Professor of History of Art and Architecture and of Visual and Environmental Studies
Carrie Lambert-Beatty, Professor of History of Art and Architecture and of Visual and Environmental Studies. Carrie Lambert-Beatty is an art historian with a focus on art from the 1960s to the present, and a special interest in performance in an expanded sense. Her 2008 book Being Watched: Yvonne Rainer and the 1960s brought together aspects of her research on minimalism, dance, performance documentation, and the American avant-garde’s response, often at the level of the political unconscious, to the period’s burgeoning media culture. Published by MIT Press, Being Watched was awarded the de la Torre prize for dance studies. Lambert-Beatty’s writing on recent art appears in journals such as Artforum and October, of which she is an editor. Lambert-Beatty has been especially concerned with the potential and limits of the idea of political art for contemporary practice, and has written on the topic in relation to hybrids of art and activism such as Women on Waves and The Yes Men. Her essay on recuperation–both neurological and ideological–in the work of the art team Allora + Calzadilla accompanied their representation of the United States at the 2011 Venice Biennale. Lambert-Beatty is at work on a book for University of Chicago Press that will expand on her 2009 essay “Make-Believe: Parafiction and Plausibility” (October 129), exploring deception, confusion, and states of doubt in contemporary art and culture.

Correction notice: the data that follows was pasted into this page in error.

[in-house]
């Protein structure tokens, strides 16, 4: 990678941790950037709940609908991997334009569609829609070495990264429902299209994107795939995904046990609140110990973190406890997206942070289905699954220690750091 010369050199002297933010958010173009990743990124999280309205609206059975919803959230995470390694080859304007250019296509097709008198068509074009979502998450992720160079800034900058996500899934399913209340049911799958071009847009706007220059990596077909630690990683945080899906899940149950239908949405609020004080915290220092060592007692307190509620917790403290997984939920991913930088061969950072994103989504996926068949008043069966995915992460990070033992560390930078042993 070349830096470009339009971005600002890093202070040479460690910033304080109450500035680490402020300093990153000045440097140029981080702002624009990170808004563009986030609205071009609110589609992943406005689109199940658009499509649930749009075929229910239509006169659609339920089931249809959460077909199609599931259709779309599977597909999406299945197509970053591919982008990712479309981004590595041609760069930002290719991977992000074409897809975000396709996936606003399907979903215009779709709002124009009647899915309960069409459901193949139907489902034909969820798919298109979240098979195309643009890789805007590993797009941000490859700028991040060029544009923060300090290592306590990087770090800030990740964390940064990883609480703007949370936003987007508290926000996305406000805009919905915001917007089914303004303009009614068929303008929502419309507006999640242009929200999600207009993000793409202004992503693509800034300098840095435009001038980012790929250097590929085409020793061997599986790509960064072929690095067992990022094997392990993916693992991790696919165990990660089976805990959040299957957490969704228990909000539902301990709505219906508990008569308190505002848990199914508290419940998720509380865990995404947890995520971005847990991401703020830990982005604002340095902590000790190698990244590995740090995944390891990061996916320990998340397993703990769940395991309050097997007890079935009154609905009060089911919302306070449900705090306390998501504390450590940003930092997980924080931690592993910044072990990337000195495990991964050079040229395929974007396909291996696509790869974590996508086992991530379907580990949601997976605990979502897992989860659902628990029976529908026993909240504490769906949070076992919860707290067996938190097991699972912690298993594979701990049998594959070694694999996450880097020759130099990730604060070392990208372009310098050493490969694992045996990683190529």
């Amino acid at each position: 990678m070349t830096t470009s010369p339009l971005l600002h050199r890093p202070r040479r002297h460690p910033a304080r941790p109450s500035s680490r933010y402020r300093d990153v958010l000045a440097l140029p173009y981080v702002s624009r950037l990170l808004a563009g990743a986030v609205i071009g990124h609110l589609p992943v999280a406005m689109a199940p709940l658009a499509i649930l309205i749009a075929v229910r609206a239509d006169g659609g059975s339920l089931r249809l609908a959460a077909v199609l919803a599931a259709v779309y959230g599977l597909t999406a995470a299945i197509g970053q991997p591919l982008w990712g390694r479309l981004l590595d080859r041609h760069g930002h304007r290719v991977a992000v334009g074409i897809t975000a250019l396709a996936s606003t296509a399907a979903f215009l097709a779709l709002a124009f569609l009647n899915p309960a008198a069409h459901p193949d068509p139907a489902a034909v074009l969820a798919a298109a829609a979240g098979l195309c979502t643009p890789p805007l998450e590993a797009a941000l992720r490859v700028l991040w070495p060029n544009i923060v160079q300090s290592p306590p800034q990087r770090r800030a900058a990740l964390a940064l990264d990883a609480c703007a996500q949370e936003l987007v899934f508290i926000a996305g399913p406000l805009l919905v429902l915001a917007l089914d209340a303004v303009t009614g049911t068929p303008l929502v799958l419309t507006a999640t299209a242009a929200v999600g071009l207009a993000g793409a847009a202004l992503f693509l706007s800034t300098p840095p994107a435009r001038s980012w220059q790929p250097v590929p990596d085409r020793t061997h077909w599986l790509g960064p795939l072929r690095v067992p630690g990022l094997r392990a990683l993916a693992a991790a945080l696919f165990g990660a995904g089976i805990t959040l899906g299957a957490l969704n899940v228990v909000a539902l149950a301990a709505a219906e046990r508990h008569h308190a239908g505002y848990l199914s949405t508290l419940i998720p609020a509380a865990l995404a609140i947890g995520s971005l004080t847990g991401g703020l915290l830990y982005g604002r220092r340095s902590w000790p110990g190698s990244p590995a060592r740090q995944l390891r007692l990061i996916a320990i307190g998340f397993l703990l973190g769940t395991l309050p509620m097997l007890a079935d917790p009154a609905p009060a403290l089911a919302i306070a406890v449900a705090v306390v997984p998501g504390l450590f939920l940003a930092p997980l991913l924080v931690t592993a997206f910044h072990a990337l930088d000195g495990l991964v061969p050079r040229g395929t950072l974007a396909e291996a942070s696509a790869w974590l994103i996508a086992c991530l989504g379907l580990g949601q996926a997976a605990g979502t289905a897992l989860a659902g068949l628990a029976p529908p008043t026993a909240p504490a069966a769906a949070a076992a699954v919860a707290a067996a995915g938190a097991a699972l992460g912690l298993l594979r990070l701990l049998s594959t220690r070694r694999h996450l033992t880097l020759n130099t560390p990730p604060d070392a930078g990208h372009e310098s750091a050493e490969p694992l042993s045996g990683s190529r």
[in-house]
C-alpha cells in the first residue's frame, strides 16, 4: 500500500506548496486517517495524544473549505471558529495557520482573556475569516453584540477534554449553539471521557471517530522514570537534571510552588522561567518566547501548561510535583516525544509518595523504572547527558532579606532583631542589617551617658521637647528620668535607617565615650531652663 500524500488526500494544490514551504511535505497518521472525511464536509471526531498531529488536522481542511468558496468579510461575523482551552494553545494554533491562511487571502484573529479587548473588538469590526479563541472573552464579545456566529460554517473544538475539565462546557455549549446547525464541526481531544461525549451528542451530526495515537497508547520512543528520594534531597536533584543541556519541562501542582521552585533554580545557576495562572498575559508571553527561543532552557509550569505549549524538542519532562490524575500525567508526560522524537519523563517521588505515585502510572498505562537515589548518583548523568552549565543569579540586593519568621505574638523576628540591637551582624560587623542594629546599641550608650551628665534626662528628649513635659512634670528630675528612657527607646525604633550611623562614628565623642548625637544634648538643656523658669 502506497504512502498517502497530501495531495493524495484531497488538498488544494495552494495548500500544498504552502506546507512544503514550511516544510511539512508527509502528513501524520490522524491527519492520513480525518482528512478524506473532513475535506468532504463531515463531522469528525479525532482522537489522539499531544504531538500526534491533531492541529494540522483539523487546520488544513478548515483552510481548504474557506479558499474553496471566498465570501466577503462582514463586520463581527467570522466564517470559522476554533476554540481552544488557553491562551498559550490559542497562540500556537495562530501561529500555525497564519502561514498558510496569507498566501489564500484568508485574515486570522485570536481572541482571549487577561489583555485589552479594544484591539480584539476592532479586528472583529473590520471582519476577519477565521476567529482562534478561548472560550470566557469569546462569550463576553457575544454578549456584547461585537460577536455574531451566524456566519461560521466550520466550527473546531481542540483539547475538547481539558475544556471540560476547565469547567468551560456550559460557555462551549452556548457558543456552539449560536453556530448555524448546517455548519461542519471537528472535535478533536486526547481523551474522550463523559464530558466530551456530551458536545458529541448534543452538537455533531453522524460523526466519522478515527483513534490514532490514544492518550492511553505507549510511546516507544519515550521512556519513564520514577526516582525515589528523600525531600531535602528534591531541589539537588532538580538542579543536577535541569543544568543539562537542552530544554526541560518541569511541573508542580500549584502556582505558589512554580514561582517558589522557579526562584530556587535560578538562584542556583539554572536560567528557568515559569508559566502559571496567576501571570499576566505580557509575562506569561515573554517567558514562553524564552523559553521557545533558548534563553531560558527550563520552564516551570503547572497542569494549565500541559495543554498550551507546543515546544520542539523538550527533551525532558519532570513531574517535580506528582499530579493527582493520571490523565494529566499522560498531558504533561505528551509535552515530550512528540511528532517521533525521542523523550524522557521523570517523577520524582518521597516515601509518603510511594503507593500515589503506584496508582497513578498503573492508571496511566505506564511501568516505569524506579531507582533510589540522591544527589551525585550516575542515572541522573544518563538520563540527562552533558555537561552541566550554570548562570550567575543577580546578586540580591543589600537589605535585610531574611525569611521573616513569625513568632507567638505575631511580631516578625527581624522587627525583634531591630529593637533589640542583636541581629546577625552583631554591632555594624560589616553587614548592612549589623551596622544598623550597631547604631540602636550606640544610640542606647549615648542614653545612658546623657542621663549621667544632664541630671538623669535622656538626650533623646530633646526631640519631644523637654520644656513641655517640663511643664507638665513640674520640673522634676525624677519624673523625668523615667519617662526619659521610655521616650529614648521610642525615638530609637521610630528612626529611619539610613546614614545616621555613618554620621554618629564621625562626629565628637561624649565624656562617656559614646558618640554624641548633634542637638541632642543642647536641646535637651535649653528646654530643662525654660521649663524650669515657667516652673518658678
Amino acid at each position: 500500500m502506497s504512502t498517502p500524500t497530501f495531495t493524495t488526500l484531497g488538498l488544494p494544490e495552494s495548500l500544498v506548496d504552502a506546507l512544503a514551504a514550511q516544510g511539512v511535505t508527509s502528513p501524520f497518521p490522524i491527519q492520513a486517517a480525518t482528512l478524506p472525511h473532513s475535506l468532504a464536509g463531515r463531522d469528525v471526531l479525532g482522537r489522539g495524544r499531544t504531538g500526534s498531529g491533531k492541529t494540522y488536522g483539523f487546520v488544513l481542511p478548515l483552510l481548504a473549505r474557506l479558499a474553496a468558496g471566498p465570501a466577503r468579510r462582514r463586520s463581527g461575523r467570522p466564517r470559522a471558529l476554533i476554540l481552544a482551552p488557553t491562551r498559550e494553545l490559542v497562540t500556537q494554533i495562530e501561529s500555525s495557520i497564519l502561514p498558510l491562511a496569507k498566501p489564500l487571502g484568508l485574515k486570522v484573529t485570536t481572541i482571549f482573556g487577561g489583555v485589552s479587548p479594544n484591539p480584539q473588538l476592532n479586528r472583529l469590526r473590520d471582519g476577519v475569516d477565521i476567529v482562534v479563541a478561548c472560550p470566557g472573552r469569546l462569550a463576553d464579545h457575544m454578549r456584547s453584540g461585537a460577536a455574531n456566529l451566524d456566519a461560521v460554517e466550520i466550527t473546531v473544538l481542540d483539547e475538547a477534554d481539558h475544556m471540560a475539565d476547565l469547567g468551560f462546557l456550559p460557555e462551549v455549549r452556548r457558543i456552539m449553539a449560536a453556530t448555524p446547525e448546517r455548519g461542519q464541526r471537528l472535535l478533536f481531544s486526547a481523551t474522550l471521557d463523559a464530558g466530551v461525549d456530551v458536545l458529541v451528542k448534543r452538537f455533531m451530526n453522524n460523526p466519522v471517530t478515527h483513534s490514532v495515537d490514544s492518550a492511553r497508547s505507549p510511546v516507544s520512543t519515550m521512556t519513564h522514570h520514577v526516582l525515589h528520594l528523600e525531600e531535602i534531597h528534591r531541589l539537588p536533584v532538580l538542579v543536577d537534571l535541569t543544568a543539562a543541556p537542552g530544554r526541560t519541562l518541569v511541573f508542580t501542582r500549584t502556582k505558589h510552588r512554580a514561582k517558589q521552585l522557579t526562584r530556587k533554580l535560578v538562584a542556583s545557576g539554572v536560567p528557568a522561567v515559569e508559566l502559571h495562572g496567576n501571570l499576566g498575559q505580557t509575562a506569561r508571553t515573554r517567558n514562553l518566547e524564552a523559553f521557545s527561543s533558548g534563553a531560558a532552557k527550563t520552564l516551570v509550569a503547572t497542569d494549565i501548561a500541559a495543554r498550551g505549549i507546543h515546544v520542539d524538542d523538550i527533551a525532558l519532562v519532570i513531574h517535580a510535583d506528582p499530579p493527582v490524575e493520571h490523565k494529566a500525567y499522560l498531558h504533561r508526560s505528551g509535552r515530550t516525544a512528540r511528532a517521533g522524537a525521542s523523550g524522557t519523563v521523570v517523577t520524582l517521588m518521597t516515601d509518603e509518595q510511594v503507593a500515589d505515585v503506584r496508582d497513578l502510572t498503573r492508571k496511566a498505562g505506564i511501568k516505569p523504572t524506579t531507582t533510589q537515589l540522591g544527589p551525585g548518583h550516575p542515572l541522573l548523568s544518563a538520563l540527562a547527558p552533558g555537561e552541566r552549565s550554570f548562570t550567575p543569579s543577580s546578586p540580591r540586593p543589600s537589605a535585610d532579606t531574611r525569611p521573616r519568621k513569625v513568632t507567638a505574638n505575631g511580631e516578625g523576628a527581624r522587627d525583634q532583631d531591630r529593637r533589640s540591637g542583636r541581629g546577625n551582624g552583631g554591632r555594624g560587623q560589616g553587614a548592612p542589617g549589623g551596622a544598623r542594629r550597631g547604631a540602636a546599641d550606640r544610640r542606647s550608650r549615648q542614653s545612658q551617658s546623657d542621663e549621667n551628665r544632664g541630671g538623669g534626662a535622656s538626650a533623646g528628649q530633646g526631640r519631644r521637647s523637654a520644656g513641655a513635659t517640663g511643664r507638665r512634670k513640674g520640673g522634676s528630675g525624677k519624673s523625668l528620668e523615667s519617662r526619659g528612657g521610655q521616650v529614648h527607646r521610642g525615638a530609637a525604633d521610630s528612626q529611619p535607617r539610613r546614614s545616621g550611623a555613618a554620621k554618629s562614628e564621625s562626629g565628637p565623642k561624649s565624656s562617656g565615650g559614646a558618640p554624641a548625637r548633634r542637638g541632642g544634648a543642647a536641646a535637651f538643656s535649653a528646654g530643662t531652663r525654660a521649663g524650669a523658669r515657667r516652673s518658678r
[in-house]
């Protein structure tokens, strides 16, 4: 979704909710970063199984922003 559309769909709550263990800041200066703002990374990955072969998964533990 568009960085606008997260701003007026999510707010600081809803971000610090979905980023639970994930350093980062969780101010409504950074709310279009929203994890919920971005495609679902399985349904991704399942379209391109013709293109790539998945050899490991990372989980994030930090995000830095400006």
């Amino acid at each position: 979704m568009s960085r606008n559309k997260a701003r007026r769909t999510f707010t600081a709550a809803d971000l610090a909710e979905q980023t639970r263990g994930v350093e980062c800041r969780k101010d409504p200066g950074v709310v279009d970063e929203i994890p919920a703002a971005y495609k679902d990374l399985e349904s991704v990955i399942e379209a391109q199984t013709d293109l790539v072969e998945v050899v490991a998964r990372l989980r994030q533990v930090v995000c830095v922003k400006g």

“Memory Work: Anne Truitt and Sculpture in the 1960s” (Miguel deBaca)
Being Watched: Yvonne Rainer and the 1960s (MIT Press, 2008), by Carrie Lambert-Beatty